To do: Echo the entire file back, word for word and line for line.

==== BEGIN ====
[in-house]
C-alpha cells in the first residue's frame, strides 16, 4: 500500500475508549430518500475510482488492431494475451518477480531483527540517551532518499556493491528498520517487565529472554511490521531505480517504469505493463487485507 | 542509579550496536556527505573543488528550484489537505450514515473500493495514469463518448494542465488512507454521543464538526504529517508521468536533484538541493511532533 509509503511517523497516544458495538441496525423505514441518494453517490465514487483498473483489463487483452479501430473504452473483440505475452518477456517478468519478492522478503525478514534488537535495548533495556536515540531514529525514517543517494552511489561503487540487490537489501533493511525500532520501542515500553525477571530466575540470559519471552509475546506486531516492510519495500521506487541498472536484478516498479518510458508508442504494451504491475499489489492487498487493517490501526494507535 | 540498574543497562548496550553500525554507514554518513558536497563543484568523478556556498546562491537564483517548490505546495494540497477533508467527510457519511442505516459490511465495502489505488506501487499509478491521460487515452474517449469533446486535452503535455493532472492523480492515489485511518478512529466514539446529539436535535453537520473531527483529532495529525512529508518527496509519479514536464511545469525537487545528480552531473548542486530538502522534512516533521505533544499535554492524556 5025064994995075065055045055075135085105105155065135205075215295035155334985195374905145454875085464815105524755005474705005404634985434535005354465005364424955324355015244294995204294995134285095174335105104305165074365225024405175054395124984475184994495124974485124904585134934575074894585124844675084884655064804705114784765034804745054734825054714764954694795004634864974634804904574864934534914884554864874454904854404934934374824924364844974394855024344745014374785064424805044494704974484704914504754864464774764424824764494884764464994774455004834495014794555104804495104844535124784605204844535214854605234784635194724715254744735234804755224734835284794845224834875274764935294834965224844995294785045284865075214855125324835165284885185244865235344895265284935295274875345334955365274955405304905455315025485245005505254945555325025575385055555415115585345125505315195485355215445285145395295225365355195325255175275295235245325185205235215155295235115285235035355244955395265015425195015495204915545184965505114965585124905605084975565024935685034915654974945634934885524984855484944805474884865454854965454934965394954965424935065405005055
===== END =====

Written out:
[in-house]
C-alpha cells in the first residue's frame, strides 16, 4: 500500500475508549430518500475510482488492431494475451518477480531483527540517551532518499556493491528498520517487565529472554511490521531505480517504469505493463487485507 | 542509579550496536556527505573543488528550484489537505450514515473500493495514469463518448494542465488512507454521543464538526504529517508521468536533484538541493511532533 509509503511517523497516544458495538441496525423505514441518494453517490465514487483498473483489463487483452479501430473504452473483440505475452518477456517478468519478492522478503525478514534488537535495548533495556536515540531514529525514517543517494552511489561503487540487490537489501533493511525500532520501542515500553525477571530466575540470559519471552509475546506486531516492510519495500521506487541498472536484478516498479518510458508508442504494451504491475499489489492487498487493517490501526494507535 | 540498574543497562548496550553500525554507514554518513558536497563543484568523478556556498546562491537564483517548490505546495494540497477533508467527510457519511442505516459490511465495502489505488506501487499509478491521460487515452474517449469533446486535452503535455493532472492523480492515489485511518478512529466514539446529539436535535453537520473531527483529532495529525512529508518527496509519479514536464511545469525537487545528480552531473548542486530538502522534512516533521505533544499535554492524556 5025064994995075065055045055075135085105105155065135205075215295035155334985195374905145454875085464815105524755005474705005404634985434535005354465005364424955324355015244294995204294995134285095174335105104305165074365225024405175054395124984475184994495124974485124904585134934575074894585124844675084884655064804705114784765034804745054734825054714764954694795004634864974634804904574864934534914884554864874454904854404934934374824924364844974394855024344745014374785064424805044494704974484704914504754864464774764424824764494884764464994774455004834495014794555104804495104844535124784605204844535214854605234784635194724715254744735234804755224734835284794845224834875274764935294834965224844995294785045284865075214855125324835165284885185244865235344895265284935295274875345334955365274955405304905455315025485245005505254945555325025575385055555415115585345125505315195485355215445285145395295225365355195325255175275295235245325185205235215155295235115285235035355244955395265015425195015495204915545184965505114965585124905605084975565024935685034915654974945634934885524984855484944805474884865454854965454934965394954965424935065405005055